10. For me with limited imaging time, the ease of setting up OSC with my L-eNhance filter is the best way. Mono might give better results (up for debate) but I prefer not to worry about different filters, flats etc... and just do everything at once. It is also possible to create Hubble Palate images or your traditional "red" nebula shots. I wouldn't say that mono is the future as OSC with the dual/tri filters are definitely comparable with Mono images- and you have the flexibility to process your images in different ways. The moon still will have an effect on dual narrowband filters, but nothing as major as shooting broadband, I wouldnt worry about this too much unless you are looking to get APOD or similar. This is one of my recent images, done with ZWO 071 MC Pro with L-eNhance as a two panel mosaic with about 5hrs total exposure. Processed as Hubble style and "normal" colours for comparison
  11. Its worth doing more, but becomes diminishing returns. I take 25 each of darks and flats and never really had a problem with them not properly correcting in the stacked image. I suppose you would see an improvement doing 50+ but I suspect that the gains would be marginal and you would see much bigger benefits elsewhere like dithering more often, lower camera temperature etc...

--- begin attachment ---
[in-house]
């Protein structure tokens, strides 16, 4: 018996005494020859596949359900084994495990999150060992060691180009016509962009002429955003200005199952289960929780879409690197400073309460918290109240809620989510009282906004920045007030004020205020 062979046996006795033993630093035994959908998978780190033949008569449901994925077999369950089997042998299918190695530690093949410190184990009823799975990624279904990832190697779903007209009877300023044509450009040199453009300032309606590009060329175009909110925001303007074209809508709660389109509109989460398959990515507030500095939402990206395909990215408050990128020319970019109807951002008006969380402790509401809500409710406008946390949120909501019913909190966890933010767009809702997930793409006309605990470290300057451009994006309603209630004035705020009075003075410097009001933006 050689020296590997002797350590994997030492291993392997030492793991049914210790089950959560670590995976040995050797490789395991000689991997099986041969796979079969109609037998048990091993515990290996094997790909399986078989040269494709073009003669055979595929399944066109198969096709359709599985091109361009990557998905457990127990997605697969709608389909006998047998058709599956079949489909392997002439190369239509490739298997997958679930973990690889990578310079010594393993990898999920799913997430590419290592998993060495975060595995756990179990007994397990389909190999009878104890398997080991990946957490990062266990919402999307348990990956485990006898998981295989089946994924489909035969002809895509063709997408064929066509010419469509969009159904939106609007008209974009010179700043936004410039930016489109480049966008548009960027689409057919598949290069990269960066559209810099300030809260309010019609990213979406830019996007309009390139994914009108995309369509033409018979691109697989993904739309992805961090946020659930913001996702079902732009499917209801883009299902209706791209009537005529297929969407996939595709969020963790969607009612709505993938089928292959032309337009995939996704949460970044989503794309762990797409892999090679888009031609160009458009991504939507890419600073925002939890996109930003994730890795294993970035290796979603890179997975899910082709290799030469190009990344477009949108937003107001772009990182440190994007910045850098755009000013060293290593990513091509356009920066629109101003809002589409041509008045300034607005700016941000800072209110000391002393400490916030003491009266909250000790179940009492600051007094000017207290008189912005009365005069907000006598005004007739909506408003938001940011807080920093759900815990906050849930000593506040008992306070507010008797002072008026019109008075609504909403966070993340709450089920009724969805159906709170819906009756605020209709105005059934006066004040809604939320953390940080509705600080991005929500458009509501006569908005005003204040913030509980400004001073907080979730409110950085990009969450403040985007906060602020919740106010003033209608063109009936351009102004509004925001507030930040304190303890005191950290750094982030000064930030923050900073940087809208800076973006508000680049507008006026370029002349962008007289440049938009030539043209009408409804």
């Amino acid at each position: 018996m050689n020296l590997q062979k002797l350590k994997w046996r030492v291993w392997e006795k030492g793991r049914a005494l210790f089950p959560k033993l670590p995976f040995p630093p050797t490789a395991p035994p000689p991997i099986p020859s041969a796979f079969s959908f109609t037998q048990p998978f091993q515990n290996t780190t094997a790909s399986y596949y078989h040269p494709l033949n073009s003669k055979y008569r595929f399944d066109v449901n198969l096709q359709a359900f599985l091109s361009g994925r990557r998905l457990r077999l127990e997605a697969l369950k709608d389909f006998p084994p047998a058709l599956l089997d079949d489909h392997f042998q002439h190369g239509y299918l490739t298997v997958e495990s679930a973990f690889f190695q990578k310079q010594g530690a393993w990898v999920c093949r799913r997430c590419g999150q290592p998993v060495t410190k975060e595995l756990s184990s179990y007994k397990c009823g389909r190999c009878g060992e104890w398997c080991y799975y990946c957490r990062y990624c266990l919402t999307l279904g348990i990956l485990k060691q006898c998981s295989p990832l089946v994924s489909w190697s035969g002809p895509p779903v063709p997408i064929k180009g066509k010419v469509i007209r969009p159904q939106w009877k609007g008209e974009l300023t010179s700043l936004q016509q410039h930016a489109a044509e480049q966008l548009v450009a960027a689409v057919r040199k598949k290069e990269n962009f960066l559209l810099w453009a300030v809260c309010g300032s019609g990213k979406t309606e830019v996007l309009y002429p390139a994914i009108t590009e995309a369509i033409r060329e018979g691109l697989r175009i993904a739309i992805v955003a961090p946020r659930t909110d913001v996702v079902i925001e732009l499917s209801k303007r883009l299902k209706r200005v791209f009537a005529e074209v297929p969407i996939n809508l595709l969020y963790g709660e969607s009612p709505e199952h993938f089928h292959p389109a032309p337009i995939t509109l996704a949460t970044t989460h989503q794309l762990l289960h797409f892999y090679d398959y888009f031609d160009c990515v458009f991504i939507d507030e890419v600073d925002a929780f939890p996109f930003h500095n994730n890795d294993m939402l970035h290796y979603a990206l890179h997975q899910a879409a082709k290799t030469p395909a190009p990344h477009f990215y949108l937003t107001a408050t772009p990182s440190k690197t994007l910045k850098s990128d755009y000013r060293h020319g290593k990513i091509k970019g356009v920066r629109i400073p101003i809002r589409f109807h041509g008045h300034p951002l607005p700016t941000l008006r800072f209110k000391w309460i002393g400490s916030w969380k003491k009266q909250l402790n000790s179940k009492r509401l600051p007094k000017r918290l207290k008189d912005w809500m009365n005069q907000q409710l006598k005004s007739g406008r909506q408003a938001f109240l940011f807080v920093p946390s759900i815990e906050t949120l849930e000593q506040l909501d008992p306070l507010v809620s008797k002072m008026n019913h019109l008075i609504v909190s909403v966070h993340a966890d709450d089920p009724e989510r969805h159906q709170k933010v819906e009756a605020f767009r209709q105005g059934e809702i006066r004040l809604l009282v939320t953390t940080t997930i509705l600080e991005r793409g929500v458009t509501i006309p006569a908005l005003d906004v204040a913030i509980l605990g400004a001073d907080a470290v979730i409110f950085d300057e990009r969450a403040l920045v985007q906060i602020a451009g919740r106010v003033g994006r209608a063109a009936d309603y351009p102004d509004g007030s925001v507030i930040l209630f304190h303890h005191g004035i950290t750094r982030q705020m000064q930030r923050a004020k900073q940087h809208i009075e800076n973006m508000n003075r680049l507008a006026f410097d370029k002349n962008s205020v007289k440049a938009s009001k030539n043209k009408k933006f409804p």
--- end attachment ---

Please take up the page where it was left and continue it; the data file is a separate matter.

12. And we were worried about starlink this whole time! Love the detail you can see in the exhaust plumes.
  13. I had a similar train of thought when adding dew protection with my Newtonian. I decided to try the dew shield first as a cheap and simple solution and if that didn't work, then try the complex/expensive route of a heater with battery. I have had no dew problems at all even in 95% relative humidity just using an unheated shield. I would give that a try first as it might be enough and then saves the hassle/expense of a heater setup.
  14. After waiting 3 months since ordering my new EQ6-R mount, I finally got a good chance to use it after weeks of cloud that arrive after any major purchase. Decided to go with the Soul nebula as a 2 panel mosaic split down the middle. Managed to get 40x 4min exposures on the first panel and 31x 4min on the second one for a total of nearly 5 hours- all done in one night This was also my first attempt using Pixinsight and turning a OSC (ZWO ASI 071) image with the L-eNhance dual narrowband filter into Hubble Palette style so think that it turned out well. Any comments welcome on improving the processing!